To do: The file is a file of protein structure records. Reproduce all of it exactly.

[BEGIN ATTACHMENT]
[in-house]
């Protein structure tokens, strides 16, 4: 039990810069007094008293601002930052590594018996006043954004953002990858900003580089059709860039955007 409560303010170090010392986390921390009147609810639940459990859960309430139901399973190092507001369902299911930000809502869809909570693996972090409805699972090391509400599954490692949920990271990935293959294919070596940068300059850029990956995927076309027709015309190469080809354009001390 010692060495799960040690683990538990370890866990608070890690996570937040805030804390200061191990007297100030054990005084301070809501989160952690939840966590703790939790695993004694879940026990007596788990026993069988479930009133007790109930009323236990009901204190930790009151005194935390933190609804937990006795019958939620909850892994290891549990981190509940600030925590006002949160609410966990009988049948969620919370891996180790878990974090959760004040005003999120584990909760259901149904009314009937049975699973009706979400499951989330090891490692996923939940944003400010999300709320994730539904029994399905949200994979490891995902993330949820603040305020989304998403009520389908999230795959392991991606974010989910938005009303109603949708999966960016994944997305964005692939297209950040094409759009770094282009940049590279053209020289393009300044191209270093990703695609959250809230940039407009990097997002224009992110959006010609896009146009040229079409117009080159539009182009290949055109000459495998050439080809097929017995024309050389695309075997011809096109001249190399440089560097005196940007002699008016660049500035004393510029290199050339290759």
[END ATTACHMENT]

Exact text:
[in-house]
């Protein structure tokens, strides 16, 4: 039990810069007094008293601002930052590594018996006043954004953002990858900003580089059709860039955007 409560303010170090010392986390921390009147609810639940459990859960309430139901399973190092507001369902299911930000809502869809909570693996972090409805699972090391509400599954490692949920990271990935293959294919070596940068300059850029990956995927076309027709015309190469080809354009001390 010692060495799960040690683990538990370890866990608070890690996570937040805030804390200061191990007297100030054990005084301070809501989160952690939840966590703790939790695993004694879940026990007596788990026993069988479930009133007790109930009323236990009901204190930790009151005194935390933190609804937990006795019958939620909850892994290891549990981190509940600030925590006002949160609410966990009988049948969620919370891996180790878990974090959760004040005003999120584990909760259901149904009314009937049975699973009706979400499951989330090891490692996923939940944003400010999300709320994730539904029994399905949200994979490891995902993330949820603040305020989304998403009520389908999230795959392991991606974010989910938005009303109603949708999966960016994944997305964005692939297209950040094409759009770094282009940049590279053209020289393009300044191209270093990703695609959250809230940039407009990097997002224009992110959006010609896009146009040229079409117009080159539009182009290949055109000459495998050439080809097929017995024309050389695309075997011809096109001249190399440089560097005196940007002699008016660049500035004393510029290199050339290759």